APEC Ministers Agree on WTO Tariff-Cutting Formula for Industrial Goods; USTR Portman Visits China to discuss bilateral trade issues
At the June 2-3 Asia Pacific Economic Cooperation (APEC) meeting in Cheju, Korea, U.S. Trade Representative Robert Portman and Trade Ministers from the 20 other APEC economies unanimously endorsed a strong statement advancing an ambitious outcome to the WTO Doha negotiations and spurring further progress toward free and open trade and investment in the Asia Pacific region. APEC economies are top markets for American products and services, accounting for nearly two-thirds of all U.S. goods exports and almost half of global trade.
The APEC meetings in Korea were part of Ambassador Portman’s first trip to Asia as USTR. He then traveled to Beijing to raise issues of concern related to U.S. access to the Chinese market in a meeting with China’s Vice Premier Wu Yi.
Strong APEC Support for the WTO Doha Development Agenda and a Breakthrough for Non-Agricultural Market Access (NAMA) Negotiations:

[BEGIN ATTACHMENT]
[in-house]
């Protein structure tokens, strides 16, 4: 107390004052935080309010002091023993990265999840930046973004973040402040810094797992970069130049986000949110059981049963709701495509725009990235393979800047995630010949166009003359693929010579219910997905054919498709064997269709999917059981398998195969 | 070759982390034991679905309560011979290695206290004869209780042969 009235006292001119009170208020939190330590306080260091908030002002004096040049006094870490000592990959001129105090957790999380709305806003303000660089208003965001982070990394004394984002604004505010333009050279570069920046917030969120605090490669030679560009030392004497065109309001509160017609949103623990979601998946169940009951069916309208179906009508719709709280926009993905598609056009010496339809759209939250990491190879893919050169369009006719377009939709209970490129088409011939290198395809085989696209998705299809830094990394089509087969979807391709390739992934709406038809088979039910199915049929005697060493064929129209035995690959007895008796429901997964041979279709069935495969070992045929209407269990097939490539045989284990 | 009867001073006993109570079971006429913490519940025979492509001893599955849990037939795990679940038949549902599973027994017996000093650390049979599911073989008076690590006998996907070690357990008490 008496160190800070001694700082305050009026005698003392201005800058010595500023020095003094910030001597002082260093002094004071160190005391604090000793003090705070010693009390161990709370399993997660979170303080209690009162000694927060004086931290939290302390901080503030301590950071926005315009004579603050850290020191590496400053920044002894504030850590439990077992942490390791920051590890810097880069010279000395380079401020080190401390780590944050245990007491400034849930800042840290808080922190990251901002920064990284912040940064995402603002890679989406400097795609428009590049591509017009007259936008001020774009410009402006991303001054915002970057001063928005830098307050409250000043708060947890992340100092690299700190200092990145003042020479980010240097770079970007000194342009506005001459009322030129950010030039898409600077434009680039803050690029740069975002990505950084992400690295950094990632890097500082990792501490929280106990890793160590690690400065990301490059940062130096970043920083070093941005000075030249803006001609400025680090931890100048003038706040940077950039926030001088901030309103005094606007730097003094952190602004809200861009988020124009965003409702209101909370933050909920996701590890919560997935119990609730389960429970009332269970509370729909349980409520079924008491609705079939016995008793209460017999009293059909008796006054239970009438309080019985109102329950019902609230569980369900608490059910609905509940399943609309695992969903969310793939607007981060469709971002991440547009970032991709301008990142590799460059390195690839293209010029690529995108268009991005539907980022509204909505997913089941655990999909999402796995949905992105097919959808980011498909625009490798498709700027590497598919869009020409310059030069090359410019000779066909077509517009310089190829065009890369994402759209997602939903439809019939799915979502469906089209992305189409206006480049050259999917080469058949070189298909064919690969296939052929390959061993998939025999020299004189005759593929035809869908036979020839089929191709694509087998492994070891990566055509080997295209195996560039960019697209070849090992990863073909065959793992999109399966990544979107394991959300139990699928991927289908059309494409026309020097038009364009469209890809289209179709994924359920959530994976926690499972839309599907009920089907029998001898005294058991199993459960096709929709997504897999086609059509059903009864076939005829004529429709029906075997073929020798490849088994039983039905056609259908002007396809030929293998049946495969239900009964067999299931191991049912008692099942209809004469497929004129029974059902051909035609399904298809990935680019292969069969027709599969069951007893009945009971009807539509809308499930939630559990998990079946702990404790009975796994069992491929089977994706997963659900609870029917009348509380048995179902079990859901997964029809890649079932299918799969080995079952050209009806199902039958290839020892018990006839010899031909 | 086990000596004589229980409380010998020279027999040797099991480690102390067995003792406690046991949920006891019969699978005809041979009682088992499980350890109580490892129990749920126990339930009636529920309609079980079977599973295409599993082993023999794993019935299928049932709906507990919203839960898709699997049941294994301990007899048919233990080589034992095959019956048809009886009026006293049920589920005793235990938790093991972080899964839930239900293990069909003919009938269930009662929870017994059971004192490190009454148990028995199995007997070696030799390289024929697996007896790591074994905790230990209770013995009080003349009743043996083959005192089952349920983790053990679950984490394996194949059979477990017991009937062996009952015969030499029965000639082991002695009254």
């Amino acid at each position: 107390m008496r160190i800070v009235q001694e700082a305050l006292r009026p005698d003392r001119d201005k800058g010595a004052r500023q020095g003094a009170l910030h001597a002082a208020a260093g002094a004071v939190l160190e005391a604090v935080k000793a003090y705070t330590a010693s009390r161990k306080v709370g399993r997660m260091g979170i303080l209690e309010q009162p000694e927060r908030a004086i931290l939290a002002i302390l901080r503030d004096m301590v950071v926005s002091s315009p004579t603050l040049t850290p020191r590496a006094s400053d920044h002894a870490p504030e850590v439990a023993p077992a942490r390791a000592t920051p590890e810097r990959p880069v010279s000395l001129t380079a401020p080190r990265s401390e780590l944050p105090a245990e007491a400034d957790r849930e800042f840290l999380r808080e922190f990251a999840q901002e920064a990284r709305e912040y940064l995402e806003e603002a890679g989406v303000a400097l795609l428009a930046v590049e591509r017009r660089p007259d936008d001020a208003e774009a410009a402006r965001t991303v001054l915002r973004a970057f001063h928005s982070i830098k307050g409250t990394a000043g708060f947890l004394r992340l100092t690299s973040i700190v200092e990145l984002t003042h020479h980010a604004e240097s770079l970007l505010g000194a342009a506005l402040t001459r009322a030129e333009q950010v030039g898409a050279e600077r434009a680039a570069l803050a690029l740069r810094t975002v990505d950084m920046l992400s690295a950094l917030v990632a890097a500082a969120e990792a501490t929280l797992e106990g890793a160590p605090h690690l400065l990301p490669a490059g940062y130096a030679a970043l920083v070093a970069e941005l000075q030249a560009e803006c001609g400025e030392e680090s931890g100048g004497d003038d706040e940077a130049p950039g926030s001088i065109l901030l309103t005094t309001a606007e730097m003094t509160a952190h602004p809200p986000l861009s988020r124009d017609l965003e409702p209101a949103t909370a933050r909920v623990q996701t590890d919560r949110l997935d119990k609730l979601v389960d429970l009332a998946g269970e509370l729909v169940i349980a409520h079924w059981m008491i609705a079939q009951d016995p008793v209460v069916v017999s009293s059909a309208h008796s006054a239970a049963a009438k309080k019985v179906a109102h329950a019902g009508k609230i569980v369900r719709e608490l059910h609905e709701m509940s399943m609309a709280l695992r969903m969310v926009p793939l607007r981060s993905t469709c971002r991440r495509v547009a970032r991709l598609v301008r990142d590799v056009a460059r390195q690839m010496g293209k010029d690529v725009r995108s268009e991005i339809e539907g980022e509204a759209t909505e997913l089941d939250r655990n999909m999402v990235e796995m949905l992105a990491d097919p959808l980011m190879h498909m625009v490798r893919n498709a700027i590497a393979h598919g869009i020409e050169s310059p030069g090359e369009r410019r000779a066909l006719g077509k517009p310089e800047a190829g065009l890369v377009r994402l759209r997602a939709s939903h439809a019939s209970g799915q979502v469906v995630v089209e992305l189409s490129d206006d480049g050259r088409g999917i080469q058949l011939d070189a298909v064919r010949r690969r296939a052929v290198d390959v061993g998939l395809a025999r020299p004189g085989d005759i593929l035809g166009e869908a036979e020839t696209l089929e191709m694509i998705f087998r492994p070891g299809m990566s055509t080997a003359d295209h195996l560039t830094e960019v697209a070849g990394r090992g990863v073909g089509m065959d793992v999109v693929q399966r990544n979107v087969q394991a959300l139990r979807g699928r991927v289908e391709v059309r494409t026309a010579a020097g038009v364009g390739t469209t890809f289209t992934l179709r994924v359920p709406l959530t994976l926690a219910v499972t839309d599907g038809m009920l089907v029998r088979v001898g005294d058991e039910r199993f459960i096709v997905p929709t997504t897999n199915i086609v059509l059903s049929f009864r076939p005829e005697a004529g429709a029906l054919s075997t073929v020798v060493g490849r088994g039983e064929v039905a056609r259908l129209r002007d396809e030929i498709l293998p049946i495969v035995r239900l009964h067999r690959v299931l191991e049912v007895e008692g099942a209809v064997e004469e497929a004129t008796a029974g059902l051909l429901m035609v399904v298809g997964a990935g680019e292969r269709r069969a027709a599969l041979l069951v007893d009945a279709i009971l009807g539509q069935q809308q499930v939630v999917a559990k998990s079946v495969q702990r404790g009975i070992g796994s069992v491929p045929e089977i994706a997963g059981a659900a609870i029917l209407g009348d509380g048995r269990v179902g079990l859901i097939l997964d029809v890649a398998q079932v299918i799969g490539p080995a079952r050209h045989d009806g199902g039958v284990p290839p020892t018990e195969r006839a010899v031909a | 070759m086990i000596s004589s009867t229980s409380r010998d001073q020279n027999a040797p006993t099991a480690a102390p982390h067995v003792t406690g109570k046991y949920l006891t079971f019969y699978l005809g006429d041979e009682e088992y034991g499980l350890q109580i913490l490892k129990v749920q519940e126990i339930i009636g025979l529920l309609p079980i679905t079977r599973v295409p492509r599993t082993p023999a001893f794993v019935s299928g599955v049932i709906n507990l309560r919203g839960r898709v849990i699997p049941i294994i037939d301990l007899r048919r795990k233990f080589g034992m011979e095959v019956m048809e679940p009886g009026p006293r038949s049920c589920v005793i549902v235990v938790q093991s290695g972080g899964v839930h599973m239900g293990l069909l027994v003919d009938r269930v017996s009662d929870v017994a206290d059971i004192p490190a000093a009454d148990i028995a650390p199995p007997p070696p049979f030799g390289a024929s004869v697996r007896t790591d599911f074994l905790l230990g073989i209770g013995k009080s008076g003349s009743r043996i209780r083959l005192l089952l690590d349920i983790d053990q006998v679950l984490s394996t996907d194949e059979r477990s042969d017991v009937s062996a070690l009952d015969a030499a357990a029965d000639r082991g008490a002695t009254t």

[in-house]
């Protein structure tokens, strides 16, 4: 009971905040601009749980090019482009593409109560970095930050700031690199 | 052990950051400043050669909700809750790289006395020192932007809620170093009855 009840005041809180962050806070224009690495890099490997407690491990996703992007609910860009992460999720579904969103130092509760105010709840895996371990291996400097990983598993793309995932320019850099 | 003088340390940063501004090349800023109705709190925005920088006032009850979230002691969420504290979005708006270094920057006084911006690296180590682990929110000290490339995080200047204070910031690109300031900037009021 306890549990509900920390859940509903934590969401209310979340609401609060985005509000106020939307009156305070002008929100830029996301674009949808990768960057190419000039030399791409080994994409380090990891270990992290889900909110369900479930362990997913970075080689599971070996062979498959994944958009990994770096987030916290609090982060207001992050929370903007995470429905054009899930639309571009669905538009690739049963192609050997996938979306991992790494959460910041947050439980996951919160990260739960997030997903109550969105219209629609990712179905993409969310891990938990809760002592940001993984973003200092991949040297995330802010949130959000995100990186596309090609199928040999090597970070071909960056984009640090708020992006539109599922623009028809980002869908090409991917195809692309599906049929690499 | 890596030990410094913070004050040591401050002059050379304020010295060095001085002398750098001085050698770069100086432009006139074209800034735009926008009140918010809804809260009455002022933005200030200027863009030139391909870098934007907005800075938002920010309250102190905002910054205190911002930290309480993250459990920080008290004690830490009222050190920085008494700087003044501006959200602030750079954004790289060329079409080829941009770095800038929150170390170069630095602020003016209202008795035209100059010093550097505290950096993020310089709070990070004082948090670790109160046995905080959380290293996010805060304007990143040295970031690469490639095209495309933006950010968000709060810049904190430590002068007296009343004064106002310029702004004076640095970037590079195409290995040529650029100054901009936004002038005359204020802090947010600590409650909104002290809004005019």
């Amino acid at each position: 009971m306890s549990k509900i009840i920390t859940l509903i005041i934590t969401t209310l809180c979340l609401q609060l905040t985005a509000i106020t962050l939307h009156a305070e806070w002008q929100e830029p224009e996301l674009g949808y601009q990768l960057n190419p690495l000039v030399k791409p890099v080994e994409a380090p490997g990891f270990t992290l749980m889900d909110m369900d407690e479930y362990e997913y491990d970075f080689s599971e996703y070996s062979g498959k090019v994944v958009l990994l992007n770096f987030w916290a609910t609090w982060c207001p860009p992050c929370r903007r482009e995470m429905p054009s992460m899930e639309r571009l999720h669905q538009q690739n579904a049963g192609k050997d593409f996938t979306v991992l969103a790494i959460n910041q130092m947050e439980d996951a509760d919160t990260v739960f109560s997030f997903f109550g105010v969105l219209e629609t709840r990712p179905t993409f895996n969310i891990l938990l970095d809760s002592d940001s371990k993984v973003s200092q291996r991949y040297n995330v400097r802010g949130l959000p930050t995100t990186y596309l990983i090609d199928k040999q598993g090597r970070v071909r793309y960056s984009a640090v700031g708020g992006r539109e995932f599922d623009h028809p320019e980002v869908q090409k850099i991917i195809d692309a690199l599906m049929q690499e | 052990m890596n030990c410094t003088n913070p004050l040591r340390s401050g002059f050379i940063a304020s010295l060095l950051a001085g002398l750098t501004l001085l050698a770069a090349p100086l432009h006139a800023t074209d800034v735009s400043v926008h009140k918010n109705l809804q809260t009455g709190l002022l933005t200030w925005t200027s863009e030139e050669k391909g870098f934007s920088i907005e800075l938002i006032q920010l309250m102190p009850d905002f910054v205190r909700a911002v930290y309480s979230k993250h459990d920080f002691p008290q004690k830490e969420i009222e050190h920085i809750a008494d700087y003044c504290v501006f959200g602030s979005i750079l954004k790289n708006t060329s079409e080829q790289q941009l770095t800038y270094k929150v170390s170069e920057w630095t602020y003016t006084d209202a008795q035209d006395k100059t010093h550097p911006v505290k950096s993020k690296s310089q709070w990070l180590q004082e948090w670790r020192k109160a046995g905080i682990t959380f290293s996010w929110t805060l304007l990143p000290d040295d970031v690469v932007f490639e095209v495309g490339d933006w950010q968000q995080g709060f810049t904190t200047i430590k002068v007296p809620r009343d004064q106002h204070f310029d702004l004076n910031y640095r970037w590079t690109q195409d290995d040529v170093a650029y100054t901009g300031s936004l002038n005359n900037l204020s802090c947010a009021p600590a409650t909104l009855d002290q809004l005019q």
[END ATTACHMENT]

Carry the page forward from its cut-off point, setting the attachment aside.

- APEC continued its strong tradition of leadership and momentum for WTO negotiations.
- In Cheju, Ministers unanimously endorsed an ambitious tariff-reducing formula (“Swiss formula”) for nonagricultural goods, including manufactured products - marking a significant breakthrough in Doha negotiations aimed at cutting tariffs and creating real market access opportunities.
- Ministers also called for an ambitious outcome in agriculture and services and significant and substantial progress in rules and trade facilitation. APEC stressed the importance of a successful WTO Hong Kong Ministerial in December 2005 and reiterated its commitment to conclude the DDA negotiations in 2006.
APEC Agreement on a Comprehensive Anti-Counterfeiting and Piracy Initiative to Protect Innovation in the Asia Pacific Region:
USTR Portman visits China to discuss bilateral US-China trade issues
- Following APEC, USTR Portman joined Commerce Secretary Carlos Gutierrez in Beijing, where they met with Chinese Vice Premier Wu Yi to address barriers to exports of American products and services. The meeting laid the groundwork for the upcoming U.S.-China Joint Commission on Commerce and Trade (JCCT) meeting, scheduled to take place in Beijing on July 11. The JCCT will address a range of pressing issues and track progress made since last year on intellectual property rights enforcement, market access for U.S. goods and services, and agriculture trade.